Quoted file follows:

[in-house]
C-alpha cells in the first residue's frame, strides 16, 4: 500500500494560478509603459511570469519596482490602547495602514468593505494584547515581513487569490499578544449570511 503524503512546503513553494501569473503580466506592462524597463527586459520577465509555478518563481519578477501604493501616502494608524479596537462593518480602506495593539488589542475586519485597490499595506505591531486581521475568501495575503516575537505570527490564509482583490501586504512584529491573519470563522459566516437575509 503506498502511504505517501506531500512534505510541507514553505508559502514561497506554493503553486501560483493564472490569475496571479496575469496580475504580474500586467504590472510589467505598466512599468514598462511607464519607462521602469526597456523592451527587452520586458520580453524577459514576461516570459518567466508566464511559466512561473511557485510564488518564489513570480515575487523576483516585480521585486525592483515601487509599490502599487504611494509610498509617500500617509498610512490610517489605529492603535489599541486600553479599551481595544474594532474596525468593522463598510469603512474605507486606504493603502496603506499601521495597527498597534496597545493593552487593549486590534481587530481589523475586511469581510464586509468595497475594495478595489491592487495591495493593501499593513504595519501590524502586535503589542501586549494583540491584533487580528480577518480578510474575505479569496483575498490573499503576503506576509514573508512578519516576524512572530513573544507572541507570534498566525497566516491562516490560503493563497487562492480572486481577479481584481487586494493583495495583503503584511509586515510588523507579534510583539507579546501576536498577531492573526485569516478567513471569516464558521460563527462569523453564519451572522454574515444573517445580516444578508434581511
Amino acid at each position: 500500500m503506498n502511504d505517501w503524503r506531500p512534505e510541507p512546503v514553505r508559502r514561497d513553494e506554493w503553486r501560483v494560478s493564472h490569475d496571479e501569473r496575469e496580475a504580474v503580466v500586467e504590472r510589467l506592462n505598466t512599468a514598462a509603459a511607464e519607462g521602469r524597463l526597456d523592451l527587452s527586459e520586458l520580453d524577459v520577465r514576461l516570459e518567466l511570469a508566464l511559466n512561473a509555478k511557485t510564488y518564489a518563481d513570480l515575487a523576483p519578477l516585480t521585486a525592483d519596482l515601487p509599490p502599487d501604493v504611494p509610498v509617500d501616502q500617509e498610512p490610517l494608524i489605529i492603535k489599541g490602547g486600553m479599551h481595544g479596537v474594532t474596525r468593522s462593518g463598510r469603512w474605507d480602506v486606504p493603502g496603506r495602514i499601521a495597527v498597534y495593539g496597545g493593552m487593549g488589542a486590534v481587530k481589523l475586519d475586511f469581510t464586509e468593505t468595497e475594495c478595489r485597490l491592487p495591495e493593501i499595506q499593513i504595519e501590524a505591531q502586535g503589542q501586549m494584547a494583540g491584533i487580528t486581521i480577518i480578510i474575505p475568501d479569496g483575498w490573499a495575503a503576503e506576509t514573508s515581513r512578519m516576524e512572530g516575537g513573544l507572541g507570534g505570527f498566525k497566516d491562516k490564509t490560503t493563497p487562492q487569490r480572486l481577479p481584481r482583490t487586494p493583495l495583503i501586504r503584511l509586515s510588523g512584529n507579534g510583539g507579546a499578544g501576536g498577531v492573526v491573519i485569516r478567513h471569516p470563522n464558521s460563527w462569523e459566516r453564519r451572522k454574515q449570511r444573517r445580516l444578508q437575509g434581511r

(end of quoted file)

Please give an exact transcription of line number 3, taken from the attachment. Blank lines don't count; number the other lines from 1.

Amino acid at each position: 500500500m503506498n502511504d505517501w503524503r506531500p512534505e510541507p512546503v514553505r508559502r514561497d513553494e506554493w503553486r501560483v494560478s493564472h490569475d496571479e501569473r496575469e496580475a504580474v503580466v500586467e504590472r510589467l506592462n505598466t512599468a514598462a509603459a511607464e519607462g521602469r524597463l526597456d523592451l527587452s527586459e520586458l520580453d524577459v520577465r514576461l516570459e518567466l511570469a508566464l511559466n512561473a509555478k511557485t510564488y518564489a518563481d513570480l515575487a523576483p519578477l516585480t521585486a525592483d519596482l515601487p509599490p502599487d501604493v504611494p509610498v509617500d501616502q500617509e498610512p490610517l494608524i489605529i492603535k489599541g490602547g486600553m479599551h481595544g479596537v474594532t474596525r468593522s462593518g463598510r469603512w474605507d480602506v486606504p493603502g496603506r495602514i499601521a495597527v498597534y495593539g496597545g493593552m487593549g488589542a486590534v481587530k481589523l475586519d475586511f469581510t464586509e468593505t468595497e475594495c478595489r485597490l491592487p495591495e493593501i499595506q499593513i504595519e501590524a505591531q502586535g503589542q501586549m494584547a494583540g491584533i487580528t486581521i480577518i480578510i474575505p475568501d479569496g483575498w490573499a495575503a503576503e506576509t514573508s515581513r512578519m516576524e512572530g516575537g513573544l507572541g507570534g505570527f498566525k497566516d491562516k490564509t490560503t493563497p487562492q487569490r480572486l481577479p481584481r482583490t487586494p493583495l495583503i501586504r503584511l509586515s510588523g512584529n507579534g510583539g507579546a499578544g501576536g498577531v492573526v491573519i485569516r478567513h471569516p470563522n464558521s460563527w462569523e459566516r453564519r451572522k454574515q449570511r444573517r445580516l444578508q437575509g434581511r